Dear Heidi: I don’t care for a coworker. How can I keep my attitude and demeanor professional?

Keep the end goal in mind. Search for commonalities, and keep things productive and professional.


More than 7.8 billion of us are trying to live together on one planet. Each of us is unique — with a unique fingerprint and personality. Some of us share common beliefs and values, while others oppose them entirely. Yet, to keep society viable we need to not only live together we must work together.


Our workplaces reflect how well we can work together — virtually or in-person. Be mindful of our uniqueness with respect, yet be aware of our commonalities. We all want to lead successful teams to meet common goals. Nevertheless, we are bound to work with challenging people who test our patience, tolerance, and social graces from time to time.


If you work with someone you do not care for, examine why. What is it about your colleague that turns you off? Is your colleague petty, or maybe they try to take credit for everything? Or, do they say things that are off-color or inappropriate?


Determine what is bothering you to decide how to handle it. It's important to keep your workplace productive and professional. If you work with petty people who steal ideas, say something to them — you are your own best advocate. Be respectful and with discretion say, "I noticed your enthusiasm for the idea for the new project— wouldn't it be a boost for the team if we made the new project a real team effort — credit and all?"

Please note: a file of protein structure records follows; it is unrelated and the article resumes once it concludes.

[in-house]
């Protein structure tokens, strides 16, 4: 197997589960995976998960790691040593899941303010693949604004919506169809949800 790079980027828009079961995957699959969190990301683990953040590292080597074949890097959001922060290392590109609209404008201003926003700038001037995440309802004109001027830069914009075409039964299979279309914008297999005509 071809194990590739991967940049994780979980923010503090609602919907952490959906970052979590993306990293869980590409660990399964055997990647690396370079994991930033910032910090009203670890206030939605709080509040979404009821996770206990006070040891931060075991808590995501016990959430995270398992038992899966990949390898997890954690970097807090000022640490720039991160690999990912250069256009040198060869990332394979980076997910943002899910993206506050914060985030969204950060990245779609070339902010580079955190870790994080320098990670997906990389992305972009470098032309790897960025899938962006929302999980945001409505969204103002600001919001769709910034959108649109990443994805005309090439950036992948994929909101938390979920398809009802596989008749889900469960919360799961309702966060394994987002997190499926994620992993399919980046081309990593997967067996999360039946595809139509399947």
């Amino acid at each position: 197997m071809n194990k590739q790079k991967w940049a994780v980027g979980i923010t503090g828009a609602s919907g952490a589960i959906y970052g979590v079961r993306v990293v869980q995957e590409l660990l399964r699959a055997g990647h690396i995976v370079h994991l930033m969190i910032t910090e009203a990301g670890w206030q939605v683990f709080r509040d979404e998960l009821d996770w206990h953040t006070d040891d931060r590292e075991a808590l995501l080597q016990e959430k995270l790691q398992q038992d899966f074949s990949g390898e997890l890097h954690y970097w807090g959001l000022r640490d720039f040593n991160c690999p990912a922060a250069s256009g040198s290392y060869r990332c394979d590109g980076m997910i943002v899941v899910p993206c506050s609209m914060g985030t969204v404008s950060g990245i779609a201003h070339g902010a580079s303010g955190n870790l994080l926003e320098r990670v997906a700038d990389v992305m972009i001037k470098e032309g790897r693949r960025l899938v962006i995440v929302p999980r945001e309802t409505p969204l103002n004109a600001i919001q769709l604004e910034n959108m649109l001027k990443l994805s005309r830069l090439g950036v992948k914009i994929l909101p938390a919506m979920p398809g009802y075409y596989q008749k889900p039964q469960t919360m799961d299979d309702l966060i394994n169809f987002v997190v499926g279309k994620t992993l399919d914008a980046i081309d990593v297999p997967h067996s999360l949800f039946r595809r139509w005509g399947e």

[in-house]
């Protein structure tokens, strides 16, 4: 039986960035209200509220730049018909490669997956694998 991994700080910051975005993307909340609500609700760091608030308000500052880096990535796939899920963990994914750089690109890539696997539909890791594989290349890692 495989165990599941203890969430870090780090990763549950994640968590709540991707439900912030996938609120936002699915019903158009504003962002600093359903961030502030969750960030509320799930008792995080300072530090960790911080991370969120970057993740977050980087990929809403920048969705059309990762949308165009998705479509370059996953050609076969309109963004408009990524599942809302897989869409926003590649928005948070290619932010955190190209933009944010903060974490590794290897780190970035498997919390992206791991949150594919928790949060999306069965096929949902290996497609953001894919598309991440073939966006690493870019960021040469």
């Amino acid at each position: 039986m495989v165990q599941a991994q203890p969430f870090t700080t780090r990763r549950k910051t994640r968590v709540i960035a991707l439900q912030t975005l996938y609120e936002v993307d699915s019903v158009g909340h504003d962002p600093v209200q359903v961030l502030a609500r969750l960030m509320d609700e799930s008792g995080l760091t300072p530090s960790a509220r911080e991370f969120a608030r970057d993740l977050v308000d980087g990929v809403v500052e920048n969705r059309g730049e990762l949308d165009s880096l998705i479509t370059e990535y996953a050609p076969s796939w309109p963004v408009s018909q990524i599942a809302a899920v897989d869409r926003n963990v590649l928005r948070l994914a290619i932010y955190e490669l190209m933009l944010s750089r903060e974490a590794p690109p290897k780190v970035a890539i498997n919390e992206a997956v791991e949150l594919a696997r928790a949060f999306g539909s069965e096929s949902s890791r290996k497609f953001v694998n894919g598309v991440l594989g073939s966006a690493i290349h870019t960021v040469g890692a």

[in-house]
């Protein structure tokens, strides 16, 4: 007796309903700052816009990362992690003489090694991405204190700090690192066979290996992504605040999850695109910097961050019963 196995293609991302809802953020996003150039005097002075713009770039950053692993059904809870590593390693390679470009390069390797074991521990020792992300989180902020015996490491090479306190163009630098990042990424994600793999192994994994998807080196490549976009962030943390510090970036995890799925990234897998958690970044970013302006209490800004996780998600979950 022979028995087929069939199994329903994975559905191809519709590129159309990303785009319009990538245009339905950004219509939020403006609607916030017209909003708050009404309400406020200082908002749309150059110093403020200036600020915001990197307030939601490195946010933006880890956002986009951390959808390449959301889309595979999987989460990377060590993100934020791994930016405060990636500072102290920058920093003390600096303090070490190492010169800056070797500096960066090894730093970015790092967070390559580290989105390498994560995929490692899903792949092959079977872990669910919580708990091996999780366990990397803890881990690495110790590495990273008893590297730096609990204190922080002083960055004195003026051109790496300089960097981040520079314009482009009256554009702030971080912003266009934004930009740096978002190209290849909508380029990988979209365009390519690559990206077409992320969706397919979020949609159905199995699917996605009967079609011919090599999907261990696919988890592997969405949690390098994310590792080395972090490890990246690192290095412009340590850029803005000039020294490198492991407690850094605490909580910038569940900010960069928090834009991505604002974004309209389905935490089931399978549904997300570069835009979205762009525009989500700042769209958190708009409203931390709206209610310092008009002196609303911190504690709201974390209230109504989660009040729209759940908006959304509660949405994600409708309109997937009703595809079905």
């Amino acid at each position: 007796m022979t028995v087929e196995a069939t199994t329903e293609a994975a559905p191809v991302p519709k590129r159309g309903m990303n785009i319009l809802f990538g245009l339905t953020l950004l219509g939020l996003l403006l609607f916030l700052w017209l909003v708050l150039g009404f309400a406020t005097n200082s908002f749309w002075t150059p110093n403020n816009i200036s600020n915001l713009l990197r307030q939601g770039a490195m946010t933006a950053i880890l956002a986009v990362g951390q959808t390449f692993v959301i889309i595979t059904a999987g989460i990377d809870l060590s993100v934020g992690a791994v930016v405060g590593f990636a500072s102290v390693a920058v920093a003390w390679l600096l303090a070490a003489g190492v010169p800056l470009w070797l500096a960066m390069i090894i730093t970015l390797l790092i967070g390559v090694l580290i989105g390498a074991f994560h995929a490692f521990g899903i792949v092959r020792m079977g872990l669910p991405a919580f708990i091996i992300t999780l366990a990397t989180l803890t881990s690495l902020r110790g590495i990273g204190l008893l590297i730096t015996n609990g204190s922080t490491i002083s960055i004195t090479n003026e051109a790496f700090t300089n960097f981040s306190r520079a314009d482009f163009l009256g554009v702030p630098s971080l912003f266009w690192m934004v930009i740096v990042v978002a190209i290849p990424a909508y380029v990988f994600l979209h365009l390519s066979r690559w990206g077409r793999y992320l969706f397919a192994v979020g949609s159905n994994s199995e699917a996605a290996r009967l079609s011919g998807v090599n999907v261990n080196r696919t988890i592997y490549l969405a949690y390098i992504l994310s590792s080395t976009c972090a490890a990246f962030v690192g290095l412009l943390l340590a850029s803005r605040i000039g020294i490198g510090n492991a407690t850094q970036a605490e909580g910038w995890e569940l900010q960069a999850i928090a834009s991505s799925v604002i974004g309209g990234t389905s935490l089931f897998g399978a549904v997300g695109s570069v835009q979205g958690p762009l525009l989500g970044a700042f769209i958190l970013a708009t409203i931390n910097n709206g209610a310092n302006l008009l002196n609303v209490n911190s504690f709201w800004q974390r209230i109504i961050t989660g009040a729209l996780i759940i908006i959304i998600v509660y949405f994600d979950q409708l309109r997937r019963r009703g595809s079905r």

Or, perhaps you work with someone who doesn't share your values and says things that are offensive to you and your other colleagues. Foul language and comments should not be tolerated. Because you work with this person, consider if it would be best to say something directly or to take it to your manager or HR.


You never want to feel unsafe, but you also don't want to work in a toxic environment. Consider if this is a "one-off" situation or emblematic of the company culture. If it's the latter, help change the culture or, ultimately, consider moving on to other opportunities.


My best advice is to stay true to your values, and keep things professional. Engage your social codes: Mind your manners, keep your eye on your goals, and strive to keep your workplace harmonious. Do this, and you'll not only be more productive, you'll be happier too.